Trump aides colluded with foreign governments.
This is a simple, straightforward statement, and by this point, it ought to be an uncontroversial one. There’s ample evidence on many fronts, from legal documents to reliable reporting. This doesn’t mean that a crime was committed, because, as Trump lawyer Rudy Giuliani and others have pointed out, collusion is not a crime per se. But it does mean that attempts to dismiss the Russia investigation as a witch hunt that lacks any evidence are not merely disingenuous—they’re simply wrong.
What do we mean by collusion? As the Columbia Journalism Review explored last year, there are a range of meanings, but a clean synthesis would be a secret compact or conspiracy with an illegal or deceitful aim. The examples of such cooperation, between Trump aides and agents of foreign governments, abound. So far, three people have pleaded guilty to lying to federal agents about it. The unresolved question, at this stage of the investigation, is not whether such cooperation was attempted; it’s how successful it proved, how large an impact it actually had, who was involved, and whether they broke any laws.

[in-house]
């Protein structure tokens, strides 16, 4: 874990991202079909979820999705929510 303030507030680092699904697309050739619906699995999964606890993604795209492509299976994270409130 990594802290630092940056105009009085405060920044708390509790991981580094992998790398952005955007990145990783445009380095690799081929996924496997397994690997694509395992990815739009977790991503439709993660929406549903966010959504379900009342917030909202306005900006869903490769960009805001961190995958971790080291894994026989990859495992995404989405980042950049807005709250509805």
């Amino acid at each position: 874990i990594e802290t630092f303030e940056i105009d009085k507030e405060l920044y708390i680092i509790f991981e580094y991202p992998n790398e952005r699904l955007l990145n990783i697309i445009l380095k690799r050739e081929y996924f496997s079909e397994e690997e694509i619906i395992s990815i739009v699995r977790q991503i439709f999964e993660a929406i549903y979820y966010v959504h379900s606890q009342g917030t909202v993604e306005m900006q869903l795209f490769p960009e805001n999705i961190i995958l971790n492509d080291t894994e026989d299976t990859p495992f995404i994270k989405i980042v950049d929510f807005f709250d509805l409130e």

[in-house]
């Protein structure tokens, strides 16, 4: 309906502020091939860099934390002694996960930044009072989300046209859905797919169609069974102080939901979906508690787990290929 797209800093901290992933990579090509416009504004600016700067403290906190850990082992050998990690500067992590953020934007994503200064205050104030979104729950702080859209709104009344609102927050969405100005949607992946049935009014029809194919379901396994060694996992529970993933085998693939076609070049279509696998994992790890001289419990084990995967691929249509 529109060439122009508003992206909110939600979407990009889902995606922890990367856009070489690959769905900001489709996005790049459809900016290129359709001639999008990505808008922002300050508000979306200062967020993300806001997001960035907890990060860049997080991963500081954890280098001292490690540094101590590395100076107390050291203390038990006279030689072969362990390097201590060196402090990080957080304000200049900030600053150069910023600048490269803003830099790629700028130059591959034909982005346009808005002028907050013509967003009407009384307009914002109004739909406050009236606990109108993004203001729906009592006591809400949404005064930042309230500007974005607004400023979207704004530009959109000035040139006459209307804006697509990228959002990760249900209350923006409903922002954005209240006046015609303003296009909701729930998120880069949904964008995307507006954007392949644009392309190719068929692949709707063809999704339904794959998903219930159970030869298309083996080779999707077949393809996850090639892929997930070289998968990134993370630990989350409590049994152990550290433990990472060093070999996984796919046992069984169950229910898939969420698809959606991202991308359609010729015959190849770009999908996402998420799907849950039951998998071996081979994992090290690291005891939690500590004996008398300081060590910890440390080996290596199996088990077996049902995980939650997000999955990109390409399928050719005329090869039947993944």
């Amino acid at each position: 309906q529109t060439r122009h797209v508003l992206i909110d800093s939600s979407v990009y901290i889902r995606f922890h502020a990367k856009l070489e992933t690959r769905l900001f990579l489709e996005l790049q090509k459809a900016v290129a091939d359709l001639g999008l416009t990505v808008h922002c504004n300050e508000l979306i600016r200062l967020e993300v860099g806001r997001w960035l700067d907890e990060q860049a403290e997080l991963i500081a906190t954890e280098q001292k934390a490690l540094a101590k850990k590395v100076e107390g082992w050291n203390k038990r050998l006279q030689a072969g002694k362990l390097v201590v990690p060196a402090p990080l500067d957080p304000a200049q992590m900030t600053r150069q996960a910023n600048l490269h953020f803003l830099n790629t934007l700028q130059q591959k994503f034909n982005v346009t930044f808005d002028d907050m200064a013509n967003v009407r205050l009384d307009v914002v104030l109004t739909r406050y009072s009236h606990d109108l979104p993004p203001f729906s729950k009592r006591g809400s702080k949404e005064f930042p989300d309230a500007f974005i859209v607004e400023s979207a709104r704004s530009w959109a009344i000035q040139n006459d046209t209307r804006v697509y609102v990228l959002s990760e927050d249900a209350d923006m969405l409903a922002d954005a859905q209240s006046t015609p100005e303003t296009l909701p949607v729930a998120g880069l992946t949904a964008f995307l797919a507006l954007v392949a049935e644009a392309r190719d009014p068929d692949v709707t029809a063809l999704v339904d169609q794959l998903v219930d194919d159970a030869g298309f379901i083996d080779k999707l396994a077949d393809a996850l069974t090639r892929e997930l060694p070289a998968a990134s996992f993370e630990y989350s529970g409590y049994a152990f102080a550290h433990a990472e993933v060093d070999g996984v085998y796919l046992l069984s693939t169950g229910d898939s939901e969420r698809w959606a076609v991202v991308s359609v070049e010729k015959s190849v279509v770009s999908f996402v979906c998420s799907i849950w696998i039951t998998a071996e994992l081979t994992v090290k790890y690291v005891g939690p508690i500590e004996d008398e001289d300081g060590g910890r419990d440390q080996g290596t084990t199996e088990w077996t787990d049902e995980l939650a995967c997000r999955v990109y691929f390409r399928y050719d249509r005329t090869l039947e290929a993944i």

There is, most prominently, the June 2016 meeting at Trump Tower, where Donald Trump Jr., Jared Kushner, and Paul Manafort met with a Russian lawyer they believed had damaging information to offer about Hillary Clinton. In another meeting in August 2016, also at Trump Tower, former Blackwater chief Erik Prince (the brother of Secretary of Education Betsy DeVos) brought together an Israeli social-media specialist and an emissary who said the crown princes of Saudi Arabia and Abu Dhabi wanted to aid the Trump campaign. The Trump campaign aide George Papadopoulos carried on conversations with at least two people he believed had substantial connections to the Russian government. Roger Stone, an on-again, off-again Trump adviser, exchanged messages with the hacker Guccifer 2.0, a Russian intelligence agent who released emails hacked from the Democratic National Committee.